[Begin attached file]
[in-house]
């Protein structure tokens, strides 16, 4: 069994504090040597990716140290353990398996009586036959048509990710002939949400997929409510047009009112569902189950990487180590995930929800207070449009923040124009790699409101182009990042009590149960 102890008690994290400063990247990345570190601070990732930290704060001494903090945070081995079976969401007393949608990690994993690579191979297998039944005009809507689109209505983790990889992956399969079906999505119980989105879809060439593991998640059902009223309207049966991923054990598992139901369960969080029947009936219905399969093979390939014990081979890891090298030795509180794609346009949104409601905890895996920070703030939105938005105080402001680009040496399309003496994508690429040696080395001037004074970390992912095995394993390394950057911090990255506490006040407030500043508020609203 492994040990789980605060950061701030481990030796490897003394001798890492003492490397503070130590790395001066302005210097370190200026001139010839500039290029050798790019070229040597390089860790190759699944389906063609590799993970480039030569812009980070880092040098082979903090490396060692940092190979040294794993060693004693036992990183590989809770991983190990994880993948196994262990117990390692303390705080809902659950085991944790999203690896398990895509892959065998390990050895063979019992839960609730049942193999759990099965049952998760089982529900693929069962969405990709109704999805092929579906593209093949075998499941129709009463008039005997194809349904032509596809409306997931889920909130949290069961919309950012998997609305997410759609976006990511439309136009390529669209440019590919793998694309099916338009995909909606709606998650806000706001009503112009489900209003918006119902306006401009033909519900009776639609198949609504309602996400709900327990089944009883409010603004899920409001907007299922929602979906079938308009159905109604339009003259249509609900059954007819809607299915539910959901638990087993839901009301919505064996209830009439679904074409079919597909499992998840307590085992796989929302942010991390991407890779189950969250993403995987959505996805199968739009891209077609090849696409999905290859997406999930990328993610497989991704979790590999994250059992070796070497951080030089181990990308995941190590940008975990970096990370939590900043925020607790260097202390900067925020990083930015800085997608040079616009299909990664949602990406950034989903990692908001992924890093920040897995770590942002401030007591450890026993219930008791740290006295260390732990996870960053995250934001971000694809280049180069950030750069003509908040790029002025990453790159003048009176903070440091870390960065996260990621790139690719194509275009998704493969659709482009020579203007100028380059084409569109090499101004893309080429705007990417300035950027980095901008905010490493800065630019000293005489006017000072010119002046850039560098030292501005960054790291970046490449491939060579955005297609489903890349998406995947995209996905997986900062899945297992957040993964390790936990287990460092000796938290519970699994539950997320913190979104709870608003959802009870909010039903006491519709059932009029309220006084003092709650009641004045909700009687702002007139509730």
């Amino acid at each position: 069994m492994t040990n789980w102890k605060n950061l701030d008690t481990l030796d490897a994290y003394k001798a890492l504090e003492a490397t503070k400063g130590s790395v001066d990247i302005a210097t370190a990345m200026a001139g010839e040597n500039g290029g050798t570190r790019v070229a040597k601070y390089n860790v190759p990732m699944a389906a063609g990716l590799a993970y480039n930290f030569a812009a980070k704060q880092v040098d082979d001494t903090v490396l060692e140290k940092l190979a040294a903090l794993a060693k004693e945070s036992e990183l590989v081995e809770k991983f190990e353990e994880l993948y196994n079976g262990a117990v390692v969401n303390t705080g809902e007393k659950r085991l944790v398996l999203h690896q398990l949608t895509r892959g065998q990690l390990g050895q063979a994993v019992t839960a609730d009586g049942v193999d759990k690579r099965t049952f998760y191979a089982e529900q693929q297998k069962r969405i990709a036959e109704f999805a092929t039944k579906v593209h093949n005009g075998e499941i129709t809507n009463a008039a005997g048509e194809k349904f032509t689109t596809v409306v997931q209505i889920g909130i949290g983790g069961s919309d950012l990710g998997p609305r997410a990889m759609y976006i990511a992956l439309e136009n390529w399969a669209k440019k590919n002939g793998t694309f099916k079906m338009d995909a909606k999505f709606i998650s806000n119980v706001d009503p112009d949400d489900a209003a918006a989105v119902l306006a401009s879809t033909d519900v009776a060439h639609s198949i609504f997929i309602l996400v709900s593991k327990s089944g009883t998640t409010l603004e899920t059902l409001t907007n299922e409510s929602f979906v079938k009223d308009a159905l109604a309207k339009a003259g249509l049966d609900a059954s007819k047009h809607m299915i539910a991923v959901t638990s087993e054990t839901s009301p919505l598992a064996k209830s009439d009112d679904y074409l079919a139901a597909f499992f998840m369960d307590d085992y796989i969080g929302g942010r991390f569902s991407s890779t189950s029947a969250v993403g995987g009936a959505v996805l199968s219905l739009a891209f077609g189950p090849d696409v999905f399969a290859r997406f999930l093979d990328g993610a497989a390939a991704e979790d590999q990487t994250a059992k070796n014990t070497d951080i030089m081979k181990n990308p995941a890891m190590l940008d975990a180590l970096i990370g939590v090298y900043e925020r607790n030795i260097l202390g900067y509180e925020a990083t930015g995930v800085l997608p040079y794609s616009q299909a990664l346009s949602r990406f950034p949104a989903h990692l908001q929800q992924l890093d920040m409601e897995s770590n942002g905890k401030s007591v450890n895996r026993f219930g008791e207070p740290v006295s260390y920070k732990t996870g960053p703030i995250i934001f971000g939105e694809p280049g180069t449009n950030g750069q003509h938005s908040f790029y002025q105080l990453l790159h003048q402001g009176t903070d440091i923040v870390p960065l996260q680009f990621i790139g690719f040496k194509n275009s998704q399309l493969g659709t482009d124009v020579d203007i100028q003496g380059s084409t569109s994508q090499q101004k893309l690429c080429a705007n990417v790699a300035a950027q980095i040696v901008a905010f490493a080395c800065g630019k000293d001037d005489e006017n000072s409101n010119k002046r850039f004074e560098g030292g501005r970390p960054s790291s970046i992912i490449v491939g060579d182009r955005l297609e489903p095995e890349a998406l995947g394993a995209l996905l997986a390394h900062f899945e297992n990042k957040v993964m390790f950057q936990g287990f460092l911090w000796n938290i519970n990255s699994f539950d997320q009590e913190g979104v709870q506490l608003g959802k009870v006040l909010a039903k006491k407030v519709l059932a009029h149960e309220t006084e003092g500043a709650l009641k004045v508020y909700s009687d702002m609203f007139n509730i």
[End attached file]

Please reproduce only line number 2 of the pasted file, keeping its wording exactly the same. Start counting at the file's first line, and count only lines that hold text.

């Protein structure tokens, strides 16, 4: 069994504090040597990716140290353990398996009586036959048509990710002939949400997929409510047009009112569902189950990487180590995930929800207070449009923040124009790699409101182009990042009590149960 102890008690994290400063990247990345570190601070990732930290704060001494903090945070081995079976969401007393949608990690994993690579191979297998039944005009809507689109209505983790990889992956399969079906999505119980989105879809060439593991998640059902009223309207049966991923054990598992139901369960969080029947009936219905399969093979390939014990081979890891090298030795509180794609346009949104409601905890895996920070703030939105938005105080402001680009040496399309003496994508690429040696080395001037004074970390992912095995394993390394950057911090990255506490006040407030500043508020609203 492994040990789980605060950061701030481990030796490897003394001798890492003492490397503070130590790395001066302005210097370190200026001139010839500039290029050798790019070229040597390089860790190759699944389906063609590799993970480039030569812009980070880092040098082979903090490396060692940092190979040294794993060693004693036992990183590989809770991983190990994880993948196994262990117990390692303390705080809902659950085991944790999203690896398990895509892959065998390990050895063979019992839960609730049942193999759990099965049952998760089982529900693929069962969405990709109704999805092929579906593209093949075998499941129709009463008039005997194809349904032509596809409306997931889920909130949290069961919309950012998997609305997410759609976006990511439309136009390529669209440019590919793998694309099916338009995909909606709606998650806000706001009503112009489900209003918006119902306006401009033909519900009776639609198949609504309602996400709900327990089944009883409010603004899920409001907007299922929602979906079938308009159905109604339009003259249509609900059954007819809607299915539910959901638990087993839901009301919505064996209830009439679904074409079919597909499992998840307590085992796989929302942010991390991407890779189950969250993403995987959505996805199968739009891209077609090849696409999905290859997406999930990328993610497989991704979790590999994250059992070796070497951080030089181990990308995941190590940008975990970096990370939590900043925020607790260097202390900067925020990083930015800085997608040079616009299909990664949602990406950034989903990692908001992924890093920040897995770590942002401030007591450890026993219930008791740290006295260390732990996870960053995250934001971000694809280049180069950030750069003509908040790029002025990453790159003048009176903070440091870390960065996260990621790139690719194509275009998704493969659709482009020579203007100028380059084409569109090499101004893309080429705007990417300035950027980095901008905010490493800065630019000293005489006017000072010119002046850039560098030292501005960054790291970046490449491939060579955005297609489903890349998406995947995209996905997986900062899945297992957040993964390790936990287990460092000796938290519970699994539950997320913190979104709870608003959802009870909010039903006491519709059932009029309220006084003092709650009641004045909700009687702002007139509730």